Fayetteville pawn shop shooting was random, police say
Posted November 7, 2010 8:12 p.m. EST
Updated November 8, 2010 1:19 p.m. EST
Fayetteville, N.C. — Police say that a shooting at a Fayetteville pawn shop on Saturday was random and that the suspects were in need of a car when they the store clerk was killed.
Cedric Theodis Hobbs Jr., 29, and Alexis Mattocks, 20, were each charged early Sunday with first-degree murder and other charges in the death of Kyle Harris, 19.
The pair allegedly shot Harris at the Cumberland Pawn Shop around 5:15 p.m. Saturday and fled in his Saturn Ion, likely because their car broke down near the store, Lt. Christopher Davis, with the Fayetteville Police Department, said.
Hobbs and Mattocks were wanted for questioning in a suspicious death earlier Saturday in McDuffie County, Ga., in which someone dumped the body of a 22-year-old man, authorities said.
“The vehicle they were driving was the Georgia victim’s vehicle,” Davis said. “It apparently broke down near Cumberland Pawn.”
Surveillance video showed Hobbs and Mattocks walk in and out of the store several times before the crime, Davis said.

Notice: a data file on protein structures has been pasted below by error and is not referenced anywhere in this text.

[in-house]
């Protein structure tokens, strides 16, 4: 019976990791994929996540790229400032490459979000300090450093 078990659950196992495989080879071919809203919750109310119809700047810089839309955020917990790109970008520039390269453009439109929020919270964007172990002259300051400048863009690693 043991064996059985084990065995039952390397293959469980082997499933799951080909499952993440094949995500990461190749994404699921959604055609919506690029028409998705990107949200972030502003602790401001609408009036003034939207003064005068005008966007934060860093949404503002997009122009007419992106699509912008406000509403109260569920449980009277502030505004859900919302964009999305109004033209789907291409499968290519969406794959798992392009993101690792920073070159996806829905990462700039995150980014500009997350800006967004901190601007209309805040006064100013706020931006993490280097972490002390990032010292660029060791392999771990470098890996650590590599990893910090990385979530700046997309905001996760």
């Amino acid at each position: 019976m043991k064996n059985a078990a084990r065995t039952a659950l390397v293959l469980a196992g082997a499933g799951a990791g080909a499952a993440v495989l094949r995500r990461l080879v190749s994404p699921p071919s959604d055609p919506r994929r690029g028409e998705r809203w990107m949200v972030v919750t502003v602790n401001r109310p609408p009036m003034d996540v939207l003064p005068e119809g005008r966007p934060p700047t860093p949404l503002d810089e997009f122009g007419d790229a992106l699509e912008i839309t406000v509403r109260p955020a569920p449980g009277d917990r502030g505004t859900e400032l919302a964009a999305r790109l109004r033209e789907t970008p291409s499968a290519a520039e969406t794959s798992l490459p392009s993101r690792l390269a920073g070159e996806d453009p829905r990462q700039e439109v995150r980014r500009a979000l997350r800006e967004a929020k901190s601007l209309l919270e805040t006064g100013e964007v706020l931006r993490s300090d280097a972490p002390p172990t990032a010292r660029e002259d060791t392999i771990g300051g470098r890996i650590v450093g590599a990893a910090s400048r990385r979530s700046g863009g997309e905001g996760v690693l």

Police have said Mattock’s 9-month-old baby was with them at the time.
Two other employees were inside the store at the time, Davis said. They were not hurt.
“I don't know if they were thinking about robbing the place or what the deal was there, but at one point they went in, shot the clerk and left in the clerk's vehicle,” he said.
Washington, D.C., police arrested the pair about six hours later on charges of auto theft. Mattocks' baby, who was still with them, was taken into custody, police said.
They were later charged with murder in Harris’ death, as well as armed robbery, second-degree kidnapping and conspiracy to commit armed robbery.
Extradition proceedings for the two were expected to begin Monday.
Friends said Harris worked at Cumberland Pawn Shop for more than a year to save money for college. He graduated from Cape Fear High School in 2009, and he had recently enrolled in some college courses.
“He had his whole future ahead of him,” friend Brent Shannon said. “That’s the worst part about this.”